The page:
It all began in 1980 when the executives of the one of the largest companies in the world, secretly commissioned a scheme named “Project Kansas.” The commission had the most daunting task any group of business people could be given: Re-engineer a product, re-package it, and successfully market it to re-gain the falling market share of the last thirty years.
So the commission got to work. They completely redesigned their product and its packaging, conducted field tests, focus groups, sample marketing, and extensive surveys. And the results were strong.
The new product was favored by consumers, over the old one, nine to one. So, with great anticipation, on April 23, 1985, the company stopped production of its older, now antiquated product and unveiled to the world its new creation: New Coke.
Now, I grew up a couple of hours from the Atlanta headquarters of Coca-Cola. The company and drink have been so influential in that neck of the woods that every carbonated drink on the market is simply referred to as “a Coke.” It’s not “pop.” It’s not “soda.” It’s not “cola.” It’s not root beer, Sprite, Pepsi, or Dr. Pepper. It is Coke. The flavors of the Coke are secondary. But not in 1985.
New Coke was a disaster, especially in the southeast. That 10% minority that didn’t like the new product, not only didn’t like it, they felt betrayed. Lobbing organizations were formed, public protests were staged, Coke had to hire additional staff to respond to complaints, Coke signs were booed at major sporting events; even Fidel Castro complained.
Three months after its launch, the company made the announcement that old coke, “Coca-Cola Classic,” would return to the market place; an announcement so important that Peter Jennings interrupted General Hospital to tell the nation. And by the end of the year, just eight months after the fiasco had begun, the Classic formula was outselling every cola product on the market, a position it has not given up to this day.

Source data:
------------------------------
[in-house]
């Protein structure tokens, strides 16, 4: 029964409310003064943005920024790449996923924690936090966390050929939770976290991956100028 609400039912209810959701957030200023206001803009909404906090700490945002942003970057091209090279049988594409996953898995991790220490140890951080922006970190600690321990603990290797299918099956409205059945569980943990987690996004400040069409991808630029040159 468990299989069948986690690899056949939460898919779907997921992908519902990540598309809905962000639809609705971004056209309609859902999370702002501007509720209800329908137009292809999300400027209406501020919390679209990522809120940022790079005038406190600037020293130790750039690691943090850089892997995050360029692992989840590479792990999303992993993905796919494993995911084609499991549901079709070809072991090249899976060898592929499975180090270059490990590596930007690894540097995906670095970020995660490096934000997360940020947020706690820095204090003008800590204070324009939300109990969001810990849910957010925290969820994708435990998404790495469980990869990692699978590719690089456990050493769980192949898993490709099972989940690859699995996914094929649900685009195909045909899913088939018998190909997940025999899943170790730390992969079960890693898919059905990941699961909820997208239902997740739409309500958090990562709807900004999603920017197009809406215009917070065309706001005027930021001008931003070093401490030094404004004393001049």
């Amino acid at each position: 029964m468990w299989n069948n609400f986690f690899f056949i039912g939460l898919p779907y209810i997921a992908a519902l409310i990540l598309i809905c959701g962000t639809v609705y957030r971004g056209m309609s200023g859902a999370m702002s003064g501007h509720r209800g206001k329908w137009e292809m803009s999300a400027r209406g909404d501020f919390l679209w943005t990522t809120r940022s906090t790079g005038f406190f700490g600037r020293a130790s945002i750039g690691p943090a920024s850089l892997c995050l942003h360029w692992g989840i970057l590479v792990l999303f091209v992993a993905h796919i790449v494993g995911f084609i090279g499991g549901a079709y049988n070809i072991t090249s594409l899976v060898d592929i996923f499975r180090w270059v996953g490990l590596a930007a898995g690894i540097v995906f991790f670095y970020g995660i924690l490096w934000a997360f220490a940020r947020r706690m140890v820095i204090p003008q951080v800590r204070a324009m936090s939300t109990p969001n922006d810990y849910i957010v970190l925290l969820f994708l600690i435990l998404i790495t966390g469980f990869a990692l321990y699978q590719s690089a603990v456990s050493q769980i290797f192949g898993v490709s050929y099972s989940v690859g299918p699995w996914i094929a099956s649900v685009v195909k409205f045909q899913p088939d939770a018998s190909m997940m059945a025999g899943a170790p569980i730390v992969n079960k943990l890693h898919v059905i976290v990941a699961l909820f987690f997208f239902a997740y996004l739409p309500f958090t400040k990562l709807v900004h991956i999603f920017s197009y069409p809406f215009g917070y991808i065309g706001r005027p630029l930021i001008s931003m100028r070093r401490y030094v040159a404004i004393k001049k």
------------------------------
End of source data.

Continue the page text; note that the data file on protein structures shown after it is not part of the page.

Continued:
Coca-Cola’s continued success is due largely to the fact that its leadership had the courage to admit it had the wrong product, returned to its original formula. They succeeded, not because of product innovation, but because of product restoration. They went back, in order to go forward. Maybe the church should do the same.
See, a lot has changed in the church over the years. There have been renewals, schisms, reformations, changes in style, music, and architecture. Many of these changes have been cosmetic and cultural. But some of these changes have been a reformulation of the “original formula” so to speak.
We admire, love, and quote Jesus, our originator, but we look, sound, and preach so very different than he did. We often speak of the good news of the gospel as a way of getting healthier, wealthier, and wiser; or as a therapeutic device to help us with our anxieties; or as a means of escaping this present world – taste tests prove this is what consumers like.
But the gospel that Jesus preached was that the good news that the kingdom of God had arrived. This kingdom wasn’t for our personal comfort. It wasn’t a disembodied place on a cloud with halos and golden harps. This kingdom wasn’t a spiritual ticket that guaranteed a seat on the glory train to heaven upon death.
Rather, Jesus’ message was that the rule of God had been brought to bear in the present world: “God has moved into the neighborhood,” to use Eugene Peterson’s vivid phrase. Jesus did not come to live in your heart like an imaginary friend. He came to bring you into thekingdomofGodthat you might be a part of God’s ministry of justice, compassion, and mercy.
He came, not to give you peace about the afterlife per se, though he will, but he came to revolutionize the life you live today. The objective, according to Jesus, was not to get people into heaven, but to get heaven inside of people. That is a formula that can change the world.